The Campaign for the Fair Sentencing of Youth (TCFSY) used buzz around 13th, a documentary film about the relationship between slavery and disproportionate incarceration of African Americans, to discuss its work on youth criminal justice.
About the Film:
A Netflix original production, this thought-provoking documentary brings together scholars, activists and politicians to analyze the criminalization of African Americans and the U.S. prison boom. It explores key events in American history that are linked to this issue, including chattel slavery, the war on drugs and the civil rights movement.
- Spotlight a problem: Although just 5 percent of the world’s population lives in the U.S., the country incarcerates about 22 percent of the global population. 13th charts the explosive growth of America’s prison population — from 200,000 prisoners in 1970 to more than 2 million today — which is disproportionately African American. Seen through the lens of history, the issue of excessive incarceration is brought into stark focus.
Take advantage of buzz around Ava DuVernay’s Netflix documentary film “13th” about the connection between slavery and mass incarceration to discuss its work on youth criminal justice.
What We Did:
Live tweet. TCSFY, AndACTION and partners leveraged the popularity of Ava DuVernay’s Netflix documentary film to create a Twitter conversation highlighting its advocacy in youth criminal justice.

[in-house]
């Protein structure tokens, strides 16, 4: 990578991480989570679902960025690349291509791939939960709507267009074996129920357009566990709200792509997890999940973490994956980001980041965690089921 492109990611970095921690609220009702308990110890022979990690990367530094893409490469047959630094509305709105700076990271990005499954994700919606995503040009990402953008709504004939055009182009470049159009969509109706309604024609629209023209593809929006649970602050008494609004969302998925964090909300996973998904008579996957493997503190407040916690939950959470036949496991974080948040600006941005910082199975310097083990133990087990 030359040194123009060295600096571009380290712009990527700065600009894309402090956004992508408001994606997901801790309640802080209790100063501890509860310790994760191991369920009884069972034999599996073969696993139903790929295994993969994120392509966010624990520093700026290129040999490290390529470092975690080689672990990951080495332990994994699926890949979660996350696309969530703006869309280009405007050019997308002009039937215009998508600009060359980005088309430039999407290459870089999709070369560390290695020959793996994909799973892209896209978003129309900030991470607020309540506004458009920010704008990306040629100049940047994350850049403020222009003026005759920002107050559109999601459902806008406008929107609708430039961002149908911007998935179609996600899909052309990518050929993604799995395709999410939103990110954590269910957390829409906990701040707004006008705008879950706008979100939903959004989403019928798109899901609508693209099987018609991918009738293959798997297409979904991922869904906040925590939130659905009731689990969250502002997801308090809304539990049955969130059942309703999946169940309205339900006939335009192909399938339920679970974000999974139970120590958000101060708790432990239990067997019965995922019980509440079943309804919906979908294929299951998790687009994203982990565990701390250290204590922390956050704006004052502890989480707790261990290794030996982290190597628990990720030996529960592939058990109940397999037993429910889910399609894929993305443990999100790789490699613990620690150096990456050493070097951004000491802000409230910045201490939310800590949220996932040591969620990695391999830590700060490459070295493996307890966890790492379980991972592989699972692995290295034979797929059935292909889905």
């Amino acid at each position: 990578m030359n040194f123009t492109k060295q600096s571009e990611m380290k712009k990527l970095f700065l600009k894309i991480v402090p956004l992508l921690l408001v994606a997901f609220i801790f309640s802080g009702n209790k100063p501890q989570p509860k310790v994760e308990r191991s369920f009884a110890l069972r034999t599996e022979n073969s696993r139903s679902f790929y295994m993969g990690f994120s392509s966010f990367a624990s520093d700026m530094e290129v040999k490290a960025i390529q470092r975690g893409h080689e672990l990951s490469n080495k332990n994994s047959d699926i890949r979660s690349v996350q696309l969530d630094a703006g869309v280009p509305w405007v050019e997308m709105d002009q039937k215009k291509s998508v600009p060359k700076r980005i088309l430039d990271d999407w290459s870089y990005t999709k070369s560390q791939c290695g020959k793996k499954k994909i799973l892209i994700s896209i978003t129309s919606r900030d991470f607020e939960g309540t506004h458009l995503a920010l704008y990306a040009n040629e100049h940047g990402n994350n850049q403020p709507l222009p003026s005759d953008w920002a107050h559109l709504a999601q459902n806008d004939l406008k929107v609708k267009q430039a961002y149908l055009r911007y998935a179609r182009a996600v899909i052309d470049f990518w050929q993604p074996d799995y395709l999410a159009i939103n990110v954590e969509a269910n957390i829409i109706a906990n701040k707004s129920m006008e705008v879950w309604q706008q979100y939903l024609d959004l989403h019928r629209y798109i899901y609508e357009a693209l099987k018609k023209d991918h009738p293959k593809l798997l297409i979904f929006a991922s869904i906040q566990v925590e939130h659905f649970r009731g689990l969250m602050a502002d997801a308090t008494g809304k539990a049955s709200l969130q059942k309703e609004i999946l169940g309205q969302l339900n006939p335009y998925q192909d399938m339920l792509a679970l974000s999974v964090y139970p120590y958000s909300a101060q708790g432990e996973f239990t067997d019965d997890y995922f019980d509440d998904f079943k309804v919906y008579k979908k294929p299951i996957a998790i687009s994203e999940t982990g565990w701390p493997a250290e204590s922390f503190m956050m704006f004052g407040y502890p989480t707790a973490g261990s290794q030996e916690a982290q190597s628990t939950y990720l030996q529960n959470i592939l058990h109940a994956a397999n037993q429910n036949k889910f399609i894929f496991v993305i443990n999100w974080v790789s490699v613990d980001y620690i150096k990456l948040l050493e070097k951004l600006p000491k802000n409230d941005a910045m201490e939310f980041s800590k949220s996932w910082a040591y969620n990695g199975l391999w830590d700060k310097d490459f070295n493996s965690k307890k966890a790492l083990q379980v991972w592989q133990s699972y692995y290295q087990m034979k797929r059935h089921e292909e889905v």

After attending an AndACTION webinar that introduced them to the power of pop culture for change — and particularly the concept of the pop culture pivot — TCFSY (@theCFSY) worked with AndACTION to develop content and a tool kit to host a live tweet of 13th. They invited two partner organizations, the Campaign for Youth Justice and the Justice Policy Institute, which used the tool kit to participate. During the Twitter chat, TCFSY’s advocates and experts shared their thoughts on the film using the tool kit as a guide, and invited followers to watch and live tweet along with them and submit questions using the hashtags #13th and #TCFSY.
The Twitter chat was a success. Film interviewees like social justice activist Van Jones retweeted TCFSY’s Executive Director Jody Kent Lavy to his more than 614,000 followers and Malkia Cyril, director of the Center for Media Justice, retweeted TCFSY’s Advocacy Director James Dold. What’s more, the film’s director Ava DuVernay herself liked one of TCFSY’s tweets. Traffic to @theCFSY Twitter account increased by 162 percent the week of the live tweet. This level of interaction gave TCFSY more visibility with an audience that’s interested in their issue.
Want to learn how to use the pop culture pivot and other strategies? Thanks to our generous donors, AndACTION can assist philanthropic, nonprofit and other social good organizations in arranging Twitter chats, film screenings and many other meaningful activities to spark change, possibly replicating successes such at the one described above. Our services are free of charge. For more information and support, please email us at email@example.com.